This is a potentially large blow to Obamacare's political support. A major selling point for the legislation had been providing affordable health insurance to small businesses and their employees.

Yes, and eroding political support is exactly what congressional Republicans want. They fear that Obamacare, once fully implemented, will be too popular to dismantle. So they're out to delay it as long as possible while keeping up a drumbeat about its flaws.

Repealing laws by hollowing them out - failing to fund their enforcement or implementation - works because the public doesn't know it's happening. Enactment of a law attracts attention; de-funding it doesn't.

The strategy also seems to bolster the Republican view that government is incompetent. If government can't do what it's supposed to do - keep workplaces safe, ensure that the rich pay taxes they owe, protect small investors, implement Obamacare - why give it any additional responsibility?

The public doesn't know the real reason why the government isn't doing its job is it's being hollowed out.

Robert Reich is Chancellor's Professor of Public Policy at the University of California at Berkeley, was Secretary of Labor in the Clinton administration, and has written thirteen books, including the best sellers Aftershock and The Work of Nations. He is also a founding editor of the American Prospect magazine and chairman of Common Cause, who blogs regularly on national affairs. This article was originally published at L.A. Progressive.

We need less tax. Left wing people like Dr. Reich always want more money, and they never want to make any cuts. The President and other leading Democrats are now saying that the debt is not important. At least they are being honest. Before they half-heartingly said that maybe the debt could be lowered; but, now they say it's not important.

Before any tax is increased, the government (local, state federal) must show the tax payers that the money now being spent is being spent well. Good example-- in CA, everybody says that educatoin needs more money; yet much of what they get is wasted. Only about 55% of the education dollar goes to the classroom.They might be able to prove they need more, if they would agree to cut the "fat." or re-direct the money. Hello, Performance audits.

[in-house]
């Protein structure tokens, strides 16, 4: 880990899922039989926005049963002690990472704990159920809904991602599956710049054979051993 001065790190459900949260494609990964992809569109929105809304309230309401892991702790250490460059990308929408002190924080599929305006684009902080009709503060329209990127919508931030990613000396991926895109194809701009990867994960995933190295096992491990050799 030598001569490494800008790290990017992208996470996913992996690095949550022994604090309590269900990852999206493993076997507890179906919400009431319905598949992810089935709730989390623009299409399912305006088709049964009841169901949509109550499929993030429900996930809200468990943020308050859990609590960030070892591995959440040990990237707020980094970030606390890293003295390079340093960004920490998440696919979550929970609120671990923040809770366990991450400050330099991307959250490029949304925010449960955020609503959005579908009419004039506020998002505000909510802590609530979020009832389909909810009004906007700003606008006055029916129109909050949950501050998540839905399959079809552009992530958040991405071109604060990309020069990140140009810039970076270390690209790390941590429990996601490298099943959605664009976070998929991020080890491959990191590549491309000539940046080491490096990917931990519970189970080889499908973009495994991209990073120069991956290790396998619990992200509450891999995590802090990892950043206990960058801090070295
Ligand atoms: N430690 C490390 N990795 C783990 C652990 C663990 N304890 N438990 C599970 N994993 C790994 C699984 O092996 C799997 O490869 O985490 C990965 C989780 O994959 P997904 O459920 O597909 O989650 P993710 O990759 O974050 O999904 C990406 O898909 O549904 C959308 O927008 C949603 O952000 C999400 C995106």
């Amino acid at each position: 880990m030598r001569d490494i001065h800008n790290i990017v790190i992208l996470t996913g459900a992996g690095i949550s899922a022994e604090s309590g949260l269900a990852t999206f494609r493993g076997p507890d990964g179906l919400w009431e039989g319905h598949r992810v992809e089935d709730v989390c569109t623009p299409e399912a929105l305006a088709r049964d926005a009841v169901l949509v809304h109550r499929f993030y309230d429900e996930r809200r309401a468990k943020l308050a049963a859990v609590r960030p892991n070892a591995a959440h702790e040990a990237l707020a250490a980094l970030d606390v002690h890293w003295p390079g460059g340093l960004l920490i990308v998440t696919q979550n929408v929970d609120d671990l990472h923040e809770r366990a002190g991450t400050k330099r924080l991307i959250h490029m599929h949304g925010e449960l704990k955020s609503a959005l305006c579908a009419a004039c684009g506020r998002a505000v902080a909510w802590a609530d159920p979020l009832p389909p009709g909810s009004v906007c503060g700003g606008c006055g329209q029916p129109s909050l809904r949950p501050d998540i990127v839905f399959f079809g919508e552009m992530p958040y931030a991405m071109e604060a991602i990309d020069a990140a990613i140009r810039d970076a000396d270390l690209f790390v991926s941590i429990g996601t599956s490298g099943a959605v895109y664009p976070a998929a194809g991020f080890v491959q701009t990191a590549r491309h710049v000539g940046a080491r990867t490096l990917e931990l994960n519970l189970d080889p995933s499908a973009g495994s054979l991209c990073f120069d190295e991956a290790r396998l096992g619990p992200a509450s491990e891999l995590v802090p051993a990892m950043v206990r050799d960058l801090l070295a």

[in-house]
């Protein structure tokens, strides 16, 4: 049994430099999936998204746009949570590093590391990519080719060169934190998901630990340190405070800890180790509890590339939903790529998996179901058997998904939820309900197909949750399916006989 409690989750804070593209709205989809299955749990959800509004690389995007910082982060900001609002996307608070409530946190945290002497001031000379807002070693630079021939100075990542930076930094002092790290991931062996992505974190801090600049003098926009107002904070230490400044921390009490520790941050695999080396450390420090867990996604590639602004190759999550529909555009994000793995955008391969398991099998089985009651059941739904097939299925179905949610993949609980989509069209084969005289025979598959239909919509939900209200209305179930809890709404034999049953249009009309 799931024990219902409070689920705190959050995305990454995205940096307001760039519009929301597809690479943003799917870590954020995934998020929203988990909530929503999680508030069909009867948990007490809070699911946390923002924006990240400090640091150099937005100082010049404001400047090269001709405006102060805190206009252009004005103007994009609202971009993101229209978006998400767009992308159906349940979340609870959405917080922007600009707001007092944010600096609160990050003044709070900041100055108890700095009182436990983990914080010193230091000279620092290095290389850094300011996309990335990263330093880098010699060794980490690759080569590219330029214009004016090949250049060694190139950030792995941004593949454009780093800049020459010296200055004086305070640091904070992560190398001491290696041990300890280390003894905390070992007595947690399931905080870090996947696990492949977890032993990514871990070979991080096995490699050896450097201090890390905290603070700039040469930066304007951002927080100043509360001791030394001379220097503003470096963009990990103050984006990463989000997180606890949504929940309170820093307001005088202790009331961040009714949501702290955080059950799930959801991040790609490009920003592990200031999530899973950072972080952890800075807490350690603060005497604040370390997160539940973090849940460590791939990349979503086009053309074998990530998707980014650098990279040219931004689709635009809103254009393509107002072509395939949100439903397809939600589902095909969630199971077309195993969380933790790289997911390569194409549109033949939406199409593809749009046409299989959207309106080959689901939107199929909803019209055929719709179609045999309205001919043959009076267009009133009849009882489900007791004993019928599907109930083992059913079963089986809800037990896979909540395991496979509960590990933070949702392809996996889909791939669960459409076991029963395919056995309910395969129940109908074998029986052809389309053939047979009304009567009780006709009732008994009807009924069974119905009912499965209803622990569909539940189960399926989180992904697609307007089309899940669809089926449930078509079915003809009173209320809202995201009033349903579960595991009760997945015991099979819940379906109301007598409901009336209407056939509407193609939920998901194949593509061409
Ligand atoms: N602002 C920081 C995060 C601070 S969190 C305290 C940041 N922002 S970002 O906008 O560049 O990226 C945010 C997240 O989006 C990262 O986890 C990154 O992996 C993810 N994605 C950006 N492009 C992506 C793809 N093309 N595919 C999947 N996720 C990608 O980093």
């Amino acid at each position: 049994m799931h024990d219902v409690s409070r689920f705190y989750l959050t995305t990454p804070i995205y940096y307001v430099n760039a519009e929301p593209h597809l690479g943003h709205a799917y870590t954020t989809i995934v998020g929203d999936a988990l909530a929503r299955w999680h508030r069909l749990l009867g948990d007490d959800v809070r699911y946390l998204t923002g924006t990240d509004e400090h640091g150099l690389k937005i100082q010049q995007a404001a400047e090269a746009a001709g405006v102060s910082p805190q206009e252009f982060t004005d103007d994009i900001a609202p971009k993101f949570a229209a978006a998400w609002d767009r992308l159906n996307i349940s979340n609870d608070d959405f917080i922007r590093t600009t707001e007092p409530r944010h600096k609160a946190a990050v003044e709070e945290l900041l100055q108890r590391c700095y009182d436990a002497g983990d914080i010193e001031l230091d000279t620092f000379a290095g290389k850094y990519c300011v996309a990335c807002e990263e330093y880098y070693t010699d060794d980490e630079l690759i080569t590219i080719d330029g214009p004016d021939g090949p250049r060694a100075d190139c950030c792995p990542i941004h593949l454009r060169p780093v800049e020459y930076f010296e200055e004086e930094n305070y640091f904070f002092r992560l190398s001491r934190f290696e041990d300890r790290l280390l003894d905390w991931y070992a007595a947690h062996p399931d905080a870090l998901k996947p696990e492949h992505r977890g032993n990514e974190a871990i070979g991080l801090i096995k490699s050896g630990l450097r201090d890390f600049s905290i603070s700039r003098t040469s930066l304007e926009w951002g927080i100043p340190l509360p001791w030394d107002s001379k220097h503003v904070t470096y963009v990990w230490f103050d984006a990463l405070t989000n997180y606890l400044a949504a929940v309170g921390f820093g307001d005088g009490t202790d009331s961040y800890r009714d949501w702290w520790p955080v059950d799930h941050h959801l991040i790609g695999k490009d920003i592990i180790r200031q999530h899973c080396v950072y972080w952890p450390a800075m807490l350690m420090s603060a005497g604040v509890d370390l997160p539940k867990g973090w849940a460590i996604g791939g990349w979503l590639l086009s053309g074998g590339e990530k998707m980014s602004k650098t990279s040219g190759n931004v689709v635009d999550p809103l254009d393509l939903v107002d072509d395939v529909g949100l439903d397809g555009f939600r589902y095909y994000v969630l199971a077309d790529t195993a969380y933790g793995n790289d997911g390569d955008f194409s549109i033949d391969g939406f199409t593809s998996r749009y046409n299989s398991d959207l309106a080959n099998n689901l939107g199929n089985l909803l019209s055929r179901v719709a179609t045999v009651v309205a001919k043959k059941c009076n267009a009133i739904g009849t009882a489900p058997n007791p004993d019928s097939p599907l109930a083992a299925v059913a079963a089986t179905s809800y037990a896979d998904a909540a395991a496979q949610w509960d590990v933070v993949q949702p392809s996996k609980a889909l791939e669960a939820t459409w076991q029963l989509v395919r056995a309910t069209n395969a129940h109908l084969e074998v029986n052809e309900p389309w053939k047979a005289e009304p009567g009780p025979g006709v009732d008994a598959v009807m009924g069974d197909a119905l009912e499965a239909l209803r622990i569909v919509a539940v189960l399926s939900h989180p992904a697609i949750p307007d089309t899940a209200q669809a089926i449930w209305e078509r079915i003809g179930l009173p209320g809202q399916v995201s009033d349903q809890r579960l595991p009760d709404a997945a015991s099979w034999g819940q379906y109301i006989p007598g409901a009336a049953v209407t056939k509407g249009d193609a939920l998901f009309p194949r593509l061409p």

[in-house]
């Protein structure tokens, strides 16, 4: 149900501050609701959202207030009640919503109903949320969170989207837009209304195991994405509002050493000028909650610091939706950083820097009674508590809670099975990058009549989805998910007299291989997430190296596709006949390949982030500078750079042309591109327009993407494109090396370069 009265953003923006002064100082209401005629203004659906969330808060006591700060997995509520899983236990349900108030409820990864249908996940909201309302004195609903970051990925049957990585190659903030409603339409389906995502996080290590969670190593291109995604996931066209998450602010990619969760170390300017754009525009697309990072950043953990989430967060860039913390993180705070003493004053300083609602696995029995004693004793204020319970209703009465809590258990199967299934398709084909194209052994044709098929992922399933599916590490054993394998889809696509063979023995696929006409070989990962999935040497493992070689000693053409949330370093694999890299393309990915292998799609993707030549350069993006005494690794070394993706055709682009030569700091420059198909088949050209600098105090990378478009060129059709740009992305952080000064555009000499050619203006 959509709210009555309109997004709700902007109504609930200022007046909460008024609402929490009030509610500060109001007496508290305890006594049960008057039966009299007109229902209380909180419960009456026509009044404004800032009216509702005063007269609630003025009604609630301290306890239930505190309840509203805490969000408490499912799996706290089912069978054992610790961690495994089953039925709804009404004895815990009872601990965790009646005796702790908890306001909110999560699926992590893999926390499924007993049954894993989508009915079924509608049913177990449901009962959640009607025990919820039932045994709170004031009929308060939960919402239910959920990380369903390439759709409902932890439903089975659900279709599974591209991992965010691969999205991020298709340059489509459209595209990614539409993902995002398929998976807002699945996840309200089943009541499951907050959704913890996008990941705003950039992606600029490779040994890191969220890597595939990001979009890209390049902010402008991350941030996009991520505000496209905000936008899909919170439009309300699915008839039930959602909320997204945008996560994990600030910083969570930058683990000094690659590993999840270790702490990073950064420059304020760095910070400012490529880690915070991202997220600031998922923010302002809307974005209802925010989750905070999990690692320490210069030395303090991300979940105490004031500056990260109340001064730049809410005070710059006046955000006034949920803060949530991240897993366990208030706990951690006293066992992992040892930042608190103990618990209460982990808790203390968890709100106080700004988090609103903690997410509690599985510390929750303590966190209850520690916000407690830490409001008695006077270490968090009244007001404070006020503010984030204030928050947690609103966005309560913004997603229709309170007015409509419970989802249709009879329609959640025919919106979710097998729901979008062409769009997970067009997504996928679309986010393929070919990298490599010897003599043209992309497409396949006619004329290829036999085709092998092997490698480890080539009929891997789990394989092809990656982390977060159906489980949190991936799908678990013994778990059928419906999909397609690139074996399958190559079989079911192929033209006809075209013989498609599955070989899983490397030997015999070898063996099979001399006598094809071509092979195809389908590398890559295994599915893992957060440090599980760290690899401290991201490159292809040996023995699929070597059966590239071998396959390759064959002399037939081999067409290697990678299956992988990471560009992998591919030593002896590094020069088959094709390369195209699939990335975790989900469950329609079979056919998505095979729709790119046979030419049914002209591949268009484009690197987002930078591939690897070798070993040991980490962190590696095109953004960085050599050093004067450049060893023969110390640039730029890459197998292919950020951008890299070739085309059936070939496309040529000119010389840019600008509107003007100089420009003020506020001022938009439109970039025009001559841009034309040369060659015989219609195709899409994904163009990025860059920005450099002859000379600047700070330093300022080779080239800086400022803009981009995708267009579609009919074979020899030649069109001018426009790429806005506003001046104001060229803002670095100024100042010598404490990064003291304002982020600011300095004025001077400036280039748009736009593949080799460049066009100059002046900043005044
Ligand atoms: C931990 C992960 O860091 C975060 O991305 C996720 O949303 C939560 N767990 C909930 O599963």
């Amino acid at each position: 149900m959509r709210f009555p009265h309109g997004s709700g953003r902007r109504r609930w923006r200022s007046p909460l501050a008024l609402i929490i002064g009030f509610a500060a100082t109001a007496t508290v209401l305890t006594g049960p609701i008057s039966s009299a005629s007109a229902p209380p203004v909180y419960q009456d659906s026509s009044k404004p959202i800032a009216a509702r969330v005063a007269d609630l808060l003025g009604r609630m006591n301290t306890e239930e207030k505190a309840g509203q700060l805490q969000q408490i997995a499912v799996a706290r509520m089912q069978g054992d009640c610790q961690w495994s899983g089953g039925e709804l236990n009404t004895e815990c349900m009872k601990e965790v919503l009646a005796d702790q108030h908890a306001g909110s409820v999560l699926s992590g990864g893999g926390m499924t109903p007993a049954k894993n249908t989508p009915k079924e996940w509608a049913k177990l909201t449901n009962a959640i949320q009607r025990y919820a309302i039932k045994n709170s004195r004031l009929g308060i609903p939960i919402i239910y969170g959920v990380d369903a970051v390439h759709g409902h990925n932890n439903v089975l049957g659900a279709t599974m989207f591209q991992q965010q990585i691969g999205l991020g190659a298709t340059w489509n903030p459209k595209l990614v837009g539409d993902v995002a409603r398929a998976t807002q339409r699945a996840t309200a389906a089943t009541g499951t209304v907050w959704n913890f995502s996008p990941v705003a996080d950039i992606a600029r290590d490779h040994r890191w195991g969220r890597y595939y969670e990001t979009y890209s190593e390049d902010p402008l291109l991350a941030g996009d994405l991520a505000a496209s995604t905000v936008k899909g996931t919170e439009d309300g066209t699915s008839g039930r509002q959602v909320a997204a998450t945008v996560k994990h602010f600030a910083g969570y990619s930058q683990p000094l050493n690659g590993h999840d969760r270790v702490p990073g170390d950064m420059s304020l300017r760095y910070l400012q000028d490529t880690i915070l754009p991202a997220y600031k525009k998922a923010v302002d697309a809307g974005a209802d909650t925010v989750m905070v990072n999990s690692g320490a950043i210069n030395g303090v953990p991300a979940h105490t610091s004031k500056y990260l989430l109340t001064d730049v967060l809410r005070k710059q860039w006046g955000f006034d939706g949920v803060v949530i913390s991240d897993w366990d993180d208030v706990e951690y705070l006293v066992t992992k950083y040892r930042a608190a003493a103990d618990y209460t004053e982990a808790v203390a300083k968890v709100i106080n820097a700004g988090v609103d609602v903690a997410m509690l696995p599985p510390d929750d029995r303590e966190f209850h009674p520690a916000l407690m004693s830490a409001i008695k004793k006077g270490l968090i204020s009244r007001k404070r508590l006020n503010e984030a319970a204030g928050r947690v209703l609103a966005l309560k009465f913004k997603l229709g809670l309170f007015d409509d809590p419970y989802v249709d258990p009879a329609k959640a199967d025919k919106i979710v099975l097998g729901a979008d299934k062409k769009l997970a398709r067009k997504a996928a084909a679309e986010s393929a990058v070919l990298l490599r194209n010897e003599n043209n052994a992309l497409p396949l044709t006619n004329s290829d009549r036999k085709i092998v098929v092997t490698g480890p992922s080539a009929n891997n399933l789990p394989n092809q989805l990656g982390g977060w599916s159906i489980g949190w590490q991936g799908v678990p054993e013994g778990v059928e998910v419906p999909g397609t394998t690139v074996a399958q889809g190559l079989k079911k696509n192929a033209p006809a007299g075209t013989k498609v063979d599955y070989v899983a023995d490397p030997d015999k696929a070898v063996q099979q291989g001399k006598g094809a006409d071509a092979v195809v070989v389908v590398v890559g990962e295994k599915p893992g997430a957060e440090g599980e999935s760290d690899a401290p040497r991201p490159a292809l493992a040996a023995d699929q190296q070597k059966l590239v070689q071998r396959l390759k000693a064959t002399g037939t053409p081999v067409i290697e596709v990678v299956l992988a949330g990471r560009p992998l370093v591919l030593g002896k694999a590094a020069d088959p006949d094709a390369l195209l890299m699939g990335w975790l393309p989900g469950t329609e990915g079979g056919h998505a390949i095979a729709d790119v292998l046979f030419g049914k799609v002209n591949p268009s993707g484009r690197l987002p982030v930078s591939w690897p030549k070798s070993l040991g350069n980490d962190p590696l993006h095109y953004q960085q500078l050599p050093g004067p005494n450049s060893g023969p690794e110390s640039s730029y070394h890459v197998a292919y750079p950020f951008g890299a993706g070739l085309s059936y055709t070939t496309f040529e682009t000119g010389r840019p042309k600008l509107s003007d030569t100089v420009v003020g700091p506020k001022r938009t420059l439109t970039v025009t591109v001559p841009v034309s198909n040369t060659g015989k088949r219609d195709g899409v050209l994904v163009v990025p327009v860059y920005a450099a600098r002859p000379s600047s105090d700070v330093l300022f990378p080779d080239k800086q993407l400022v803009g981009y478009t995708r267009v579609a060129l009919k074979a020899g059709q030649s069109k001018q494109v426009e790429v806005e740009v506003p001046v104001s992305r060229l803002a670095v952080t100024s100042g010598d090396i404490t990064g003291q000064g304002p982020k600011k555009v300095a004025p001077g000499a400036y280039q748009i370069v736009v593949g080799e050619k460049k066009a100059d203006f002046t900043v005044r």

Both sides are guilty: e.g., the Republicans love to spend money on defense; yet there is a great deal of waste-- The wars themselves in Iraq and Afghanistan. The big news today is that there are still going to be 10,000 US troops in Afghanistan after 2014. Probably the CIA will continue being Santa Claus; it regulary hands over bags of millions of dollars to that crook, Karzai.

Every now and then I read an article which just typifies how the government spends your money.

The social security admistration is "cracking" down on payments to dead americans. Upon investigation social security has saved $100 million dollars on payments to people who were dead. Good, I thought. It turns out that they have decided to investigate payments to 1395 americans between the ages of 111 to 120 who were collecting social security. Shocking it turns out they were fraud. Who'd thought?

First, his argument about inspectors is pretty weak. Afterall, this plant was inspected in 2011. Did that do any good? Apparently not. Inspection from the Fed never works anyway and this is from an engineer who has been in many OSHA and EPA inspections.

Secondly, his argument that cutting funds makes the running of existing programs inefficient is, frankly, stupid. If you have a program that requires that much inspection, maybe you should not have it? For example, the Earned income tax credit has somewhere between 22% to 40% fraud (based on various studies). If you got a program that fraudulent, the way to save money is to discontinue it. We went 200 years without the earned income tax credit, maybe we should be doing that now?

I could go on and on. But, the bottom line is this, the way to save money is to get the government out of programs which really isn't the government's business. Hiring more inspectors is just slapping a band aid on a gaping wound. You don't need band aids, you need to avoid the wound.